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Alvah H. Chapman Jr.: Former Bradenton resident, newspaper CEO dies

Alvah H. Chapman Jr., a third-generation newspaperman and former Bradenton resident, died on Christmas at the age of 87.

Mr. Chapman, born March 21, 1921, in Columbus, Ga., moved to Bradenton at the age of 5 when his father, Alvah H. Chapman Sr., was named publisher of The Evening Herald, which eventually was renamed The Bradenton Herald.

The former publisher of The Miami Herald and CEO of Knight-Ridder Newspapers was the grandson of R.W. Page, whose company owned the Herald before selling to Knight Newspapers Inc.

A graduate of Bradenton High School, where he was quarterback on the football team, Mr. Chapman went on to attend The Citadel in South Carolina.

After graduating from college in 1942 with a degree in business administration, Mr. Chapman joined the U.S. Army Air Corps, becoming a B-17 pilot during World War II.

Mr. Chapman worked for his grandfather’s newspaper in Columbus before venturing out on his own and, at one stage of his career, was vice president and general manager of the St. Petersburg Times.

He eventually moved to Miami to become publisher of The Miami Herald and then CEO of Knight-Ridder, owner of the Bradenton Herald before the Bradenton Herald was purchased by The McClatchy Company newspaper chain in 2006.

“He had a very distinguished career in Dade County,” former state Sen. Ed Price said of his friend. “He was a really fine man and excellent newspaperman.

“A lot of his time was spent working for civic and social causes, especially children and the homeless,” Price said. “But he never blew his horn about it. He was always humble about the things he did.”

Price said Mr. Chapman also left a real footprint growing up in Manatee County.

Bradenton Mayor Wayne Poston, a former executive editor of the Bradenton Herald, said Mr. Chapman always cared what happened in his hometown.

“He made sure the Herald was the best it could be,” Poston said. “He was a regular reader of the paper, because I would get calls from him about something he saw in the paper.”

Former Herald publisher Dot Ridings, also remembers Mr. Chapman as being concerned about the future of his local paper and the community.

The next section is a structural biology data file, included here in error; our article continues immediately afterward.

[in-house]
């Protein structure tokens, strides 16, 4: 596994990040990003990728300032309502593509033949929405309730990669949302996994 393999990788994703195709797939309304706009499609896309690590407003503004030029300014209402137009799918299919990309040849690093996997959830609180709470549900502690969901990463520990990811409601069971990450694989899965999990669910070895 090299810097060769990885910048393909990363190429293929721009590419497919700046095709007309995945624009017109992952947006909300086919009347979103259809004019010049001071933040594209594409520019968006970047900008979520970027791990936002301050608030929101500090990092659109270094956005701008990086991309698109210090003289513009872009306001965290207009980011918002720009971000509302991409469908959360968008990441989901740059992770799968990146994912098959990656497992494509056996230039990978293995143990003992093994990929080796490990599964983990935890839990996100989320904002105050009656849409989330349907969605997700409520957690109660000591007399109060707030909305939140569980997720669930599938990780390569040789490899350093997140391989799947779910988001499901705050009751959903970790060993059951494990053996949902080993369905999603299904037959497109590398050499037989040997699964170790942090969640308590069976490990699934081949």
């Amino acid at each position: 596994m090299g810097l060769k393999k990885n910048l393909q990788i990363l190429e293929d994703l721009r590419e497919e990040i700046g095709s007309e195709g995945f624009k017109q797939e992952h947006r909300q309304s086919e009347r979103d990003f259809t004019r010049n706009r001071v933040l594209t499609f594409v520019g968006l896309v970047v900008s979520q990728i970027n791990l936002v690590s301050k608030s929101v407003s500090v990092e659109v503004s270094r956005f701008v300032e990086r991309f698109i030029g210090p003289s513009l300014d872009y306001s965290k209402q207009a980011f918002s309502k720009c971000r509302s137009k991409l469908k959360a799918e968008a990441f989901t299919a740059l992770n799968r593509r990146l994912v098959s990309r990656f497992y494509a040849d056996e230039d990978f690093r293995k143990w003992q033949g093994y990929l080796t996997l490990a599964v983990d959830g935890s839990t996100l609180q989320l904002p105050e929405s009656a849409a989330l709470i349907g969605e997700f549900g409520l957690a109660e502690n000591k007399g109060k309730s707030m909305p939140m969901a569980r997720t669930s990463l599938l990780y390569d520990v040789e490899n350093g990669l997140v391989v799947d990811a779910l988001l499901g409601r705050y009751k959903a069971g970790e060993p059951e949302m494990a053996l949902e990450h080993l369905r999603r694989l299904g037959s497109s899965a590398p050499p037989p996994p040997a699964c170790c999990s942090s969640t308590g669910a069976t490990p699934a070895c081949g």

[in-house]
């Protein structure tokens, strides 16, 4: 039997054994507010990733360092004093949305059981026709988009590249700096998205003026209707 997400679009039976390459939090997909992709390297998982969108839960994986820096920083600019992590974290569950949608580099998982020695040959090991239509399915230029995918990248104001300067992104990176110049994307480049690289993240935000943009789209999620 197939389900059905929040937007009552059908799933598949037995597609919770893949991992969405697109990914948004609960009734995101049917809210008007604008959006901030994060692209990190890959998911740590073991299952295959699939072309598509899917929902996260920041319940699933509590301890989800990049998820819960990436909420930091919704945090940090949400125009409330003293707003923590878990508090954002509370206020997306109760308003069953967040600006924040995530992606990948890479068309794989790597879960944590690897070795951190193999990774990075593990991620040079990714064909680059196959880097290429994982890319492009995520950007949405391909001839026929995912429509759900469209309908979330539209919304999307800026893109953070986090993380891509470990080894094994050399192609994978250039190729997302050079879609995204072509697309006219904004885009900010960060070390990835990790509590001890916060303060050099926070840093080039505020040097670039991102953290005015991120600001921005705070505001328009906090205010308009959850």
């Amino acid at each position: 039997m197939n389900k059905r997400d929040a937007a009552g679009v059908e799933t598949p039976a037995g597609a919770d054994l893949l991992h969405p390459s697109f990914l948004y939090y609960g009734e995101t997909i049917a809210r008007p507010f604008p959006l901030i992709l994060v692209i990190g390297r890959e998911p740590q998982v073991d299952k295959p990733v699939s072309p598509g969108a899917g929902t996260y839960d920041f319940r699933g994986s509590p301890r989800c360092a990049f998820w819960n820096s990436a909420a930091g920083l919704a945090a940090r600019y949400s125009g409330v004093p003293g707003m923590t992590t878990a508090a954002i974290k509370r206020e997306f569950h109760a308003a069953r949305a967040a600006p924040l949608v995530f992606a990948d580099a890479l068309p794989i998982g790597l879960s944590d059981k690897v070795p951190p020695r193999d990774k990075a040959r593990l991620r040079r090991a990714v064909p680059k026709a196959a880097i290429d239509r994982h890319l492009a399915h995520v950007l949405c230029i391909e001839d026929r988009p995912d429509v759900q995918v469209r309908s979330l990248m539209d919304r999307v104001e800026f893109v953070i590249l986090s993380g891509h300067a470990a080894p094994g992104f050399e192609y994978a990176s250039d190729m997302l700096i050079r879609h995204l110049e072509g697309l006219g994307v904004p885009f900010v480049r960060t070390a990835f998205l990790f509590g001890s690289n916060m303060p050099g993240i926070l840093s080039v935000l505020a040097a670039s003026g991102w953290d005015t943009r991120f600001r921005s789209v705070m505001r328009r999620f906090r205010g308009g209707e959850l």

“My memory of Alvah was he cared so much about his community, which included Bradenton as much as Miami, that when I was hired as the first woman publisher of the Herald, he worried about how I would fare in what he knew was a town ran by powerful men,” Ridings said. “At the end of the interview I recall so well, he said I would do just fine and that I would ‘tie them up in pink ribbons’.”

Mr. Chapman’s civic activism was renowned throughout Florida and the nation, as well as the Miami-Dade metropolitan area.

That kind of recognition does not surprise Bradenton resident Gene Page, Mr. Chapman’s cousin.

“He was a newspaperman all his life,” Page said, “but he also was a great philanthropist, especially in Miami where he helped the homeless.”

Page also remembers his cousin as being a person who believed in the excellence of the other person.

“To him there was no reason that a person’s ability couldn’t be pulled to the front,” Page said. “He was a very hard worker who inspired others to work hard.”

Dr. Joe Ganey Jr., son of Dr. Joseph Ganey Sr., who was a childhood friend of Mr. Chapman, remembers their two families spending boating vacations in the Bahamas.

“He was a very big part of my life and my family’s,” Ganey said. “I grew up with his daughters.”

Ganey said Mr. Chapman was a very influential man.

“I remember one trip, when I was about 25 years old, we were in the middle of nowhere and my brother and I were trying to fix the toilet on Mr. Chapman’s Bertram boat, but having no luck,” the Bradenton doctor recalled. ”He said don’t worry about it, he would take care of it.”

About two hours later, a helicopter with the chief mechanic of Bertram Boats landed to fix the toilet, Ganey said.

“I thought then, you had to have pretty good influence to do that,” he said.

Bradenton Herald Publisher Bob Turner said Mr. Chapman will be remembered for his management of Knight-Ridder.

“Alvah Chapman was one of those larger-than-life people,” Turner said. “He was a dedicated newspaperman who took every job seriously.

“Mr. Chapman was held in high regard by employees for his balance between managing quality daily newspapers and being a strong fiscal manager,” he said. “He set an example that no one could go wrong following.”

In recent years, he was afflicted with Parkinson’s disease, suffered several strokes and broke a hip in March.

According to The Miami Herald, Mr. Chapman spent a traditional family Christmas Eve this week at his Coconut Grove home, reading the Bible with his wife, Betty, their two daughters and several grandchildren, then succumbed to pneumonia.

Mr. Chapman is survived by his wife of more than 60 years, Betty; two married daughters, Dale Webb and Chris Hilton; sister Wyline Sayler, of St. Petersburg; six grandchildren; and two great-grandchildren. A memorial service will be 2:30 p.m. Monday at First United Methodist Church of Coral Gables, preceded by a private burial. The family suggests contributions in his memory to Community Partnership for Homeless.

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